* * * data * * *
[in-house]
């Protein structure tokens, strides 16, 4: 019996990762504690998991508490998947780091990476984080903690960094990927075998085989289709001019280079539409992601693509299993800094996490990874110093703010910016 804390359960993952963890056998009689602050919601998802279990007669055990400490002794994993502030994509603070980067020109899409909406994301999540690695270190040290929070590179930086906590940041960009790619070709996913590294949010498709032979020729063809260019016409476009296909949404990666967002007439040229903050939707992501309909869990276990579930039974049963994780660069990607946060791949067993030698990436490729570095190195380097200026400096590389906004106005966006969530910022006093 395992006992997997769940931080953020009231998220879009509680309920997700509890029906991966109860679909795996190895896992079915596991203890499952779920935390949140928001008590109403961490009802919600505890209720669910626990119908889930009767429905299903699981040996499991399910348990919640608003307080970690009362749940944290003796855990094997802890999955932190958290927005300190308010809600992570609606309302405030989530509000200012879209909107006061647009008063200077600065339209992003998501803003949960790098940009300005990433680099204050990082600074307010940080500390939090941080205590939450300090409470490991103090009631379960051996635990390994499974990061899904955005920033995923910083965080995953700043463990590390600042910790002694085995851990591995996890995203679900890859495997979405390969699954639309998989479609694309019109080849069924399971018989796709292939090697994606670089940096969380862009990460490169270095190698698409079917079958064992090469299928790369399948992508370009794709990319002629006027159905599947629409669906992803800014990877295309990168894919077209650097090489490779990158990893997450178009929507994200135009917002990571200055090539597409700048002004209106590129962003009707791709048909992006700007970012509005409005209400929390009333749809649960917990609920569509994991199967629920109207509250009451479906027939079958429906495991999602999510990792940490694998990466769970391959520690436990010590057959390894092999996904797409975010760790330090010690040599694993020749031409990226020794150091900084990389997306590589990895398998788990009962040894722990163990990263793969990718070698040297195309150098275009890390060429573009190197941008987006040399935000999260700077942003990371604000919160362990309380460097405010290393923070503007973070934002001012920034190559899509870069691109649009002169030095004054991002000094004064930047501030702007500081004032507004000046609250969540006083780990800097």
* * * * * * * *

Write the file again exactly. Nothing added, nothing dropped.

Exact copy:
[in-house]
């Protein structure tokens, strides 16, 4: 019996990762504690998991508490998947780091990476984080903690960094990927075998085989289709001019280079539409992601693509299993800094996490990874110093703010910016 804390359960993952963890056998009689602050919601998802279990007669055990400490002794994993502030994509603070980067020109899409909406994301999540690695270190040290929070590179930086906590940041960009790619070709996913590294949010498709032979020729063809260019016409476009296909949404990666967002007439040229903050939707992501309909869990276990579930039974049963994780660069990607946060791949067993030698990436490729570095190195380097200026400096590389906004106005966006969530910022006093 395992006992997997769940931080953020009231998220879009509680309920997700509890029906991966109860679909795996190895896992079915596991203890499952779920935390949140928001008590109403961490009802919600505890209720669910626990119908889930009767429905299903699981040996499991399910348990919640608003307080970690009362749940944290003796855990094997802890999955932190958290927005300190308010809600992570609606309302405030989530509000200012879209909107006061647009008063200077600065339209992003998501803003949960790098940009300005990433680099204050990082600074307010940080500390939090941080205590939450300090409470490991103090009631379960051996635990390994499974990061899904955005920033995923910083965080995953700043463990590390600042910790002694085995851990591995996890995203679900890859495997979405390969699954639309998989479609694309019109080849069924399971018989796709292939090697994606670089940096969380862009990460490169270095190698698409079917079958064992090469299928790369399948992508370009794709990319002629006027159905599947629409669906992803800014990877295309990168894919077209650097090489490779990158990893997450178009929507994200135009917002990571200055090539597409700048002004209106590129962003009707791709048909992006700007970012509005409005209400929390009333749809649960917990609920569509994991199967629920109207509250009451479906027939079958429906495991999602999510990792940490694998990466769970391959520690436990010590057959390894092999996904797409975010760790330090010690040599694993020749031409990226020794150091900084990389997306590589990895398998788990009962040894722990163990990263793969990718070698040297195309150098275009890390060429573009190197941008987006040399935000999260700077942003990371604000919160362990309380460097405010290393923070503007973070934002001012920034190559899509870069691109649009002169030095004054991002000094004064930047501030702007500081004032507004000046609250969540006083780990800097």